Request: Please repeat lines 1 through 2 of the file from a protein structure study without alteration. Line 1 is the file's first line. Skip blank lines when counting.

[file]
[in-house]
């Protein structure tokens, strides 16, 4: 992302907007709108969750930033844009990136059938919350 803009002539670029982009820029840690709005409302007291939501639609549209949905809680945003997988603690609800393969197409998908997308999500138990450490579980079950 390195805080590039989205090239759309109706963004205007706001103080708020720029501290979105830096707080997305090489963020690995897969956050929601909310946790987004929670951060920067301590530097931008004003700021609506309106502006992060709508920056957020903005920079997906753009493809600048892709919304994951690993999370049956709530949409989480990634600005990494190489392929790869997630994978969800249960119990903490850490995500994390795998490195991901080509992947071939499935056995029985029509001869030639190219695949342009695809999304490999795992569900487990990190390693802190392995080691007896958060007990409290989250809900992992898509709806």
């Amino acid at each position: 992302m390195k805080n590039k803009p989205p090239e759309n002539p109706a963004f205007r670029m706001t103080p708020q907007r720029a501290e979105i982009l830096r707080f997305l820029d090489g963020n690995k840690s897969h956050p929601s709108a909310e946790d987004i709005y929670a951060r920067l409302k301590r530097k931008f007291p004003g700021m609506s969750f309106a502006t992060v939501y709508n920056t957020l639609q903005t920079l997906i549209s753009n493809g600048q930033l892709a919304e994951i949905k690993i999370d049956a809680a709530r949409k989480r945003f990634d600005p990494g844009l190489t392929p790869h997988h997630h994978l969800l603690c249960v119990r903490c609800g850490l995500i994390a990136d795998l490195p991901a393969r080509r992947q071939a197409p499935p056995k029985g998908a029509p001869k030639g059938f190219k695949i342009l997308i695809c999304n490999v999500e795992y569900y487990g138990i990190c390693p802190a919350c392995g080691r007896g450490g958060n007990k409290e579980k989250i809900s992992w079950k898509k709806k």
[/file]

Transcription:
[in-house]
């Protein structure tokens, strides 16, 4: 992302907007709108969750930033844009990136059938919350 803009002539670029982009820029840690709005409302007291939501639609549209949905809680945003997988603690609800393969197409998908997308999500138990450490579980079950 390195805080590039989205090239759309109706963004205007706001103080708020720029501290979105830096707080997305090489963020690995897969956050929601909310946790987004929670951060920067301590530097931008004003700021609506309106502006992060709508920056957020903005920079997906753009493809600048892709919304994951690993999370049956709530949409989480990634600005990494190489392929790869997630994978969800249960119990903490850490995500994390795998490195991901080509992947071939499935056995029985029509001869030639190219695949342009695809999304490999795992569900487990990190390693802190392995080691007896958060007990409290989250809900992992898509709806």